DOI 10.1393/ncc/i2014-11742-2
Colloquia_{: LC13}

**Higgs couplings parameterisations**

A. Deandrea
*Universit´e de Lyon - F-69622 Lyon, France*
*Universit´e Lyon 1 - Villeurbanne Cedex, France*

*CNRS/IN2P3, UMR5822, Institut de Physique Nucl´eaire de Lyon*
*F-69622 Villeurbanne Cedex, France*

*Institut Universitaire de France - 103 boulevard Saint-Michel, 75005 Paris, France*

ricevuto il 4 Febbraio 2014

**Summary. — The discovery of a Higgs boson at the Large Hadron Collider (LHC)**
has provided a proof of the structure for the spontaneous breaking of the electroweak
interactions, described as a gauge theory, in its simplest and most concise form.
However this simple description in terms of a single complex scalar doublet giving
rise to the masses of the weak gauge bosons and to a physical scalar
Brout-Englert-Higgs boson demands closer scrutiny, both for the detailed properties of the boson
couplings with respect to the values expected from the Standard Model (SM) and
with respect to the existence of other scalar states. Indeed extensions of the SM built
to answer more detailed questions about the weak interactions and beyond, typically
require either an extended scalar sector or a composite nature for the Higgs boson, or
both. These detailed analyses can be performed at diﬀerent levels, going from simple
coupling-based descriptions inspired from the experimental measurements of the
Higgs boson properties, to eﬀective Lagrangian descriptions, to studies performed
in speciﬁc models. In any case no description is completely general as a set of
assumptions are required as starting points for its validity. Instead of selecting
speciﬁc models I will mainly discuss in the following a coupling-based description,
both for a single physical neutral scalar ﬁeld and for two neutral scalar ﬁelds, as
this is relevant in various extensions of the SM.

PACS 12.15.-y – Electroweak interactions. PACS 14.80.Bn – Standard-model Higgs bosons. PACS 14.80.Da – Supersymmetric Higgs bosons. PACS 14.80.Ec – Other neutral Higgs bosons.

**1. – Introduction**

The discovery of a Brout-Englert-Higgs boson [1,2] by the ATLAS [3] and the CMS [4] Collaborations at the LHC has successfully conﬁrmed the particle content of the SM, however the detailed analysis of the precise properties of the Higgs boson just started

c

and will be an intense ﬁeld of study for many years, at the experimental level and on the theory side, both for the need of precise calculations in the SM and its extensions and for model building in the quest of a more fundamental theory. The fact that searches for extra particles have so far only provided bounds but no discovery allows to parameterise at least in a ﬁrst approximation the physics of the Higgs sector in terms of eﬀective couplings assuming that the possible extra particles coming from extensions of the SM do not bring explicit kinematical eﬀects and can be therefore included in modiﬁcations of the couplings. The only exception I shall consider in the following is the possibility of a second neutral scalar in the physical spectrum and in particular the possibility that this second Higgs boson is lighter than the already discovered one at 126 GeV. This possibility is interesting as bounds on this case are relevant in diﬀerent extensions of the SM and the simple formalism used for describing one Higgs boson can be easily extended. Finally the choice of a particular parameterisation depends on a balance of the quan-tity and quality of the available experimental data, purpose for the parameterisation and degree of model independence. At present only simple parameterisations with a lim-ited number of ﬁt parameters can be performed, but this situation will improve with the forthcoming years with new data runs at the LHC. I shall discuss few of these possibilities without aiming at a complete description. The choice I will make for this parameter-isation is particularly well motivated for testing models Beyond the Standard Model (BSM).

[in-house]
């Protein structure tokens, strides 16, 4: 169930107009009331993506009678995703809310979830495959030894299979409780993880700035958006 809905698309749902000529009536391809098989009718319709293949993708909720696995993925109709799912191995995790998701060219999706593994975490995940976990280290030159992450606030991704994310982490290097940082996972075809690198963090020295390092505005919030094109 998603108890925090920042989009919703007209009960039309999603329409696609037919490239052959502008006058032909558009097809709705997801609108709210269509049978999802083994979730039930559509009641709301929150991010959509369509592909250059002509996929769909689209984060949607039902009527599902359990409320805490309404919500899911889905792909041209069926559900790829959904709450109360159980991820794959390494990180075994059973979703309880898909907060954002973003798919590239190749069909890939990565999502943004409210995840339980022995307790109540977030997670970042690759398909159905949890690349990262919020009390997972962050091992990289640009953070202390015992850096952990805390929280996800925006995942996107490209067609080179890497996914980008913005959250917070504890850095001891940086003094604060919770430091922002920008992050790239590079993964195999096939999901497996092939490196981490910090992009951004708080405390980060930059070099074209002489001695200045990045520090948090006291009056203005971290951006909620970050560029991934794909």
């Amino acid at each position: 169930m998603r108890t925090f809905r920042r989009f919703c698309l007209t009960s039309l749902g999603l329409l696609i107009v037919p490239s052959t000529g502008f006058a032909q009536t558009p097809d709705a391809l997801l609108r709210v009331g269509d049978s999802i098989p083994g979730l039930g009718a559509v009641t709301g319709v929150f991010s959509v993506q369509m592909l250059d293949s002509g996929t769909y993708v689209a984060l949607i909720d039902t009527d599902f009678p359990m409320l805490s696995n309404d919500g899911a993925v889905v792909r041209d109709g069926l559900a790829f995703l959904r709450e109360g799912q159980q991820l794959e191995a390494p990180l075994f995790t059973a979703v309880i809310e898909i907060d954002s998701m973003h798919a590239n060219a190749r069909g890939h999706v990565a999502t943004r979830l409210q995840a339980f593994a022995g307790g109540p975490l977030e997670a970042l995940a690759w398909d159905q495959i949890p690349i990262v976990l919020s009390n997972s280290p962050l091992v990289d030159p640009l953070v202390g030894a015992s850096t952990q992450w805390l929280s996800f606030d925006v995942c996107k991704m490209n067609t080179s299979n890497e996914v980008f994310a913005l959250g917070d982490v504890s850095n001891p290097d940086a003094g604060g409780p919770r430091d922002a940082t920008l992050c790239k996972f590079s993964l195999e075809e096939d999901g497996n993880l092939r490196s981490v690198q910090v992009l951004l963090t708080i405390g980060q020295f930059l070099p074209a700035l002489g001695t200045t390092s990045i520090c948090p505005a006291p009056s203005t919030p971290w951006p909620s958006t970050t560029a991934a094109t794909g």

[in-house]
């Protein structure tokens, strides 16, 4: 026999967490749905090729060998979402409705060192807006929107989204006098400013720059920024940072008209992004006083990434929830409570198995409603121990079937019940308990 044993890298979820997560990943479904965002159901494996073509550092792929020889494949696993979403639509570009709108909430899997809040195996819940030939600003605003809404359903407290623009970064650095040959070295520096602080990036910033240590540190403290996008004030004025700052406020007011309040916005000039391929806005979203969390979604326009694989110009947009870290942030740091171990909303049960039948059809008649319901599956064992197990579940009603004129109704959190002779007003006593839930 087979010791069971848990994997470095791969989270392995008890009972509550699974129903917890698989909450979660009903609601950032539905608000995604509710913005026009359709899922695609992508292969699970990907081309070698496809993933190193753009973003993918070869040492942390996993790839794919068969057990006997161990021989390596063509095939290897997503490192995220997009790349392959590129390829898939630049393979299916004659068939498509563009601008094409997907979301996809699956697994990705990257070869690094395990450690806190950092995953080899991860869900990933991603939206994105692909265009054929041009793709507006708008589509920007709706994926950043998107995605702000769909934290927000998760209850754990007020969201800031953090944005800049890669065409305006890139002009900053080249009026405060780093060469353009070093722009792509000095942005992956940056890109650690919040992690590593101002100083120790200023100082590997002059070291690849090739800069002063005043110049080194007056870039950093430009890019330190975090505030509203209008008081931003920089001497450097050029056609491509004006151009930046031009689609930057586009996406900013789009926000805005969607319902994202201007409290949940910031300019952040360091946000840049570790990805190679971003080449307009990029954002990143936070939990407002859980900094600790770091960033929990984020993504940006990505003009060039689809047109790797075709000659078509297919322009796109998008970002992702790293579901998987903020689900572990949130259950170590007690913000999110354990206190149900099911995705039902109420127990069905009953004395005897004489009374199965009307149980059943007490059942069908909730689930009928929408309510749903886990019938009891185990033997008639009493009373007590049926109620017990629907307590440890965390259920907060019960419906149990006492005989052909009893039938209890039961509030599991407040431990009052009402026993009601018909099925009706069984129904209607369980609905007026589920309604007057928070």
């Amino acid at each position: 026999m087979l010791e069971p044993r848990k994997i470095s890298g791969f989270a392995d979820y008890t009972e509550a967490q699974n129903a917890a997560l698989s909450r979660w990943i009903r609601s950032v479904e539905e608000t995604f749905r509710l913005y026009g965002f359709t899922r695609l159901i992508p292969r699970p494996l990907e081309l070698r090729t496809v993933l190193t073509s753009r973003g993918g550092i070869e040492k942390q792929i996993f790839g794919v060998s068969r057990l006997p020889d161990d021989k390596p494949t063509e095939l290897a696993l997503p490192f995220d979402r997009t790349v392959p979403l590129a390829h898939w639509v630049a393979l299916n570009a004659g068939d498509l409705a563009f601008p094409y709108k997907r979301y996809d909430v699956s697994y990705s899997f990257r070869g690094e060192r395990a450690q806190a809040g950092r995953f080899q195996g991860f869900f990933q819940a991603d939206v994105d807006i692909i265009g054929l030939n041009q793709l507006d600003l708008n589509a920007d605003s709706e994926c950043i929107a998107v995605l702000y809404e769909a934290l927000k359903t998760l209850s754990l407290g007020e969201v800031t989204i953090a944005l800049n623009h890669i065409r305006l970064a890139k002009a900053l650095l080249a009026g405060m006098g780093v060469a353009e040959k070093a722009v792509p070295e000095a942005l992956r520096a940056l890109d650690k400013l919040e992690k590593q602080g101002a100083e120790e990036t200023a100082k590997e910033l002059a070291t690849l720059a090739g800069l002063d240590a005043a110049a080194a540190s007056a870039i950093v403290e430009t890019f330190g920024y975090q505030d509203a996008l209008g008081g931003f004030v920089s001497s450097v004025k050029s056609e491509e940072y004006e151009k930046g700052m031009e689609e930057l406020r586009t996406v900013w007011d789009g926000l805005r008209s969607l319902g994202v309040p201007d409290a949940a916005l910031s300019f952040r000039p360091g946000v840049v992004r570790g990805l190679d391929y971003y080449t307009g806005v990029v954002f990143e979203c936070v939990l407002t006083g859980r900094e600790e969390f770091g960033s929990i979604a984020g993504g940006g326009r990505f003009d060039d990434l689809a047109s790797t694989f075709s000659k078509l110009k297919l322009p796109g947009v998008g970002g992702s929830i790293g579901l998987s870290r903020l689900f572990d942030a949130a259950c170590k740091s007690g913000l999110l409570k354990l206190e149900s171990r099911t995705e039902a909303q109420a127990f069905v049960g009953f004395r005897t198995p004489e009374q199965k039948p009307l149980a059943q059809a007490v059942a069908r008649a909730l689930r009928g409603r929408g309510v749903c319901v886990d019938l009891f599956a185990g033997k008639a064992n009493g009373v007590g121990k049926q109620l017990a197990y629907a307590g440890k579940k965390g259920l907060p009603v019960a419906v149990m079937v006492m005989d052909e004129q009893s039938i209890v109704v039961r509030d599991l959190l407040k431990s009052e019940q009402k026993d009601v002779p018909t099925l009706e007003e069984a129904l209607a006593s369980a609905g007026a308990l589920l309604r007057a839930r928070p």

From the experimental point of view one can just parameterise Higgs physics in terms
of observed quantities such as branching ratios and cross sections as for example proposed
in ref. [5], where cross sections and partial decay widths are multiplied by a pre-factor.
The advantage of such an approach is its simple link to the experimentally observed
quantities. However with such a choice the correlations among the diﬀerent parameters
are not explicit, in particular between tree level and loop induced observables (remember
that one of the important discovery and study channels for the Higgs boson is the decay
into two photons, and productions mechanisms relies among others on gluon-gluon; and
both these processes are loop-induced). For example, a modiﬁcation of couplings to
*the W bosons and the top quark, while modifying tree-level branching ratios and cross*
sections for the Higgs boson, also aﬀect the loop-level couplings for the Higgs in the
gluon-gluon channel or the Higgs into two photons.

**2. – One Higgs coupling parameterisation**

The parameterisation of the Higgs couplings for one Higgs boson can be found for example in [6-8]. For the tree-level couplings, the same scaling factor appears in front of cross sections and partial decay widths:

*σW h= κ*2*WσW hSM,* *σZh= κ*2*ZσSMZh* *,* *σt¯th= κ*2*tσSMt¯th*;

(1)

Γ*W W* *= κ*2*W*Γ*SMW W,* Γ*ZZ* *= κ*2*Z*Γ*SMZZ,* Γ*b¯b= κ*2*b*Γ*SMb¯b* *,* Γ*τ*+_{τ}−*= κ*2* _{τ}*Γ

*SM*+

_{τ}

_{τ}−, . . .(2)

However for the Vector Boson Fusion (VBF) cross sections, it is imperative to distinguish
*the two production channels with W or Z fusion:*

*σV BF* *= κ*2*WσSMW F* *+ κ*2*ZσZFSM.*

(3)

*For loop-induced couplings, we introduce the parameters κgg* *and κγγ*, which enter at

in front of the branching [6]:
Γ*γγ* =
*GFα*2*m*3*H*
128*√2π*3
*κWAW(τW) + Ctγ*3
2
3
2
*At(τt)[κt+ κγγ] + . . .*
2
*,*
(4)
Γ*gg* =
*GFα*2*sm*3*H*
16*√2π*3
*Cg*
*t*
1
2*At(τt)[κt+ κgg] + . . .*
2*,*
(5)

where the dots indicate the small contributions of the light quarks. The coeﬃcients
*C _{t}γ*

*and C*

_{t}g*contain the NLO QCD corrections to the SM amplitudes. κt*

*and κW*are

respectively the corrections of the tree-level couplings of the Higgs to the top quarks and
*to W W . AW* *and At* *are the well known W and top amplitudes:*